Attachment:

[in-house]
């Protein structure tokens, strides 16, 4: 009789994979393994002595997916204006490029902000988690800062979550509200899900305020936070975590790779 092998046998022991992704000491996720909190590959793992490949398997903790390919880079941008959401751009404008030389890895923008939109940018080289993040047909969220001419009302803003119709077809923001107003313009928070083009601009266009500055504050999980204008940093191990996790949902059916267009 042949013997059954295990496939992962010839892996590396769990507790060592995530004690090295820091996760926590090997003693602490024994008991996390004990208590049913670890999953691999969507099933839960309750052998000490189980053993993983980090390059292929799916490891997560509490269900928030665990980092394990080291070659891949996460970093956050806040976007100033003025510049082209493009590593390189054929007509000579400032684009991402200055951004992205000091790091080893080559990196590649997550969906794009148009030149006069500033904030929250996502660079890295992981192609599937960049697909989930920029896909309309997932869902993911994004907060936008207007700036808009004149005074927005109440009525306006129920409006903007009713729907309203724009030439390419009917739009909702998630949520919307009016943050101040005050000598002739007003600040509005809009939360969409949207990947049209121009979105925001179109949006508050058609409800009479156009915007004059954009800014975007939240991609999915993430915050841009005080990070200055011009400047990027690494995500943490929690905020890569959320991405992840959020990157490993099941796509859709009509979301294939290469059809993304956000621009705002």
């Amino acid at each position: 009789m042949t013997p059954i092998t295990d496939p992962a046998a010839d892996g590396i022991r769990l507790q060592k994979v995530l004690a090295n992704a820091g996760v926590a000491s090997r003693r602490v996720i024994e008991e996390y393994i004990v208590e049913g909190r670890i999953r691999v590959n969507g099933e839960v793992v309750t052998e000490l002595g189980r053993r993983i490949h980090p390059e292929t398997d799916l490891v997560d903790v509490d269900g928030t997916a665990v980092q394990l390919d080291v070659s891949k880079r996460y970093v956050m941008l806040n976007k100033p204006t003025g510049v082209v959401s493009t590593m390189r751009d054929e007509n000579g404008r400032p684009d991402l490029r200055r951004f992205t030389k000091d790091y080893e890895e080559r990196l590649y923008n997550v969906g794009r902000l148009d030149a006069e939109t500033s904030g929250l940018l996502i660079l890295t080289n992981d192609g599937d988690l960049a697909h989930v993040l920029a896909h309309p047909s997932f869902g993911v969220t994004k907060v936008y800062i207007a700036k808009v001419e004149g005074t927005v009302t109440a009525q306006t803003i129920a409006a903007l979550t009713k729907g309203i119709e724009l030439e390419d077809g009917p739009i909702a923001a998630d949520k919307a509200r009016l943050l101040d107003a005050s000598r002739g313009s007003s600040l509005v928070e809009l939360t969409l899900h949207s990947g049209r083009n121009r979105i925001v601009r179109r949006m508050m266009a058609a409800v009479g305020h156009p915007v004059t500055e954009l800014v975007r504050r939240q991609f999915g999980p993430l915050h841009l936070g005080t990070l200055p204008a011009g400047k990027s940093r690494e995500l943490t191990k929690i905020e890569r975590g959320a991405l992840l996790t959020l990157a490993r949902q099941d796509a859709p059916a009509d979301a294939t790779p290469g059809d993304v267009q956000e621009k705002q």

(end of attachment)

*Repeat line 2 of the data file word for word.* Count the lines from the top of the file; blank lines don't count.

């Protein structure tokens, strides 16, 4: 009789994979393994002595997916204006490029902000988690800062979550509200899900305020936070975590790779 092998046998022991992704000491996720909190590959793992490949398997903790390919880079941008959401751009404008030389890895923008939109940018080289993040047909969220001419009302803003119709077809923001107003313009928070083009601009266009500055504050999980204008940093191990996790949902059916267009 042949013997059954295990496939992962010839892996590396769990507790060592995530004690090295820091996760926590090997003693602490024994008991996390004990208590049913670890999953691999969507099933839960309750052998000490189980053993993983980090390059292929799916490891997560509490269900928030665990980092394990080291070659891949996460970093956050806040976007100033003025510049082209493009590593390189054929007509000579400032684009991402200055951004992205000091790091080893080559990196590649997550969906794009148009030149006069500033904030929250996502660079890295992981192609599937960049697909989930920029896909309309997932869902993911994004907060936008207007700036808009004149005074927005109440009525306006129920409006903007009713729907309203724009030439390419009917739009909702998630949520919307009016943050101040005050000598002739007003600040509005809009939360969409949207990947049209121009979105925001179109949006508050058609409800009479156009915007004059954009800014975007939240991609999915993430915050841009005080990070200055011009400047990027690494995500943490929690905020890569959320991405992840959020990157490993099941796509859709009509979301294939290469059809993304956000621009705002």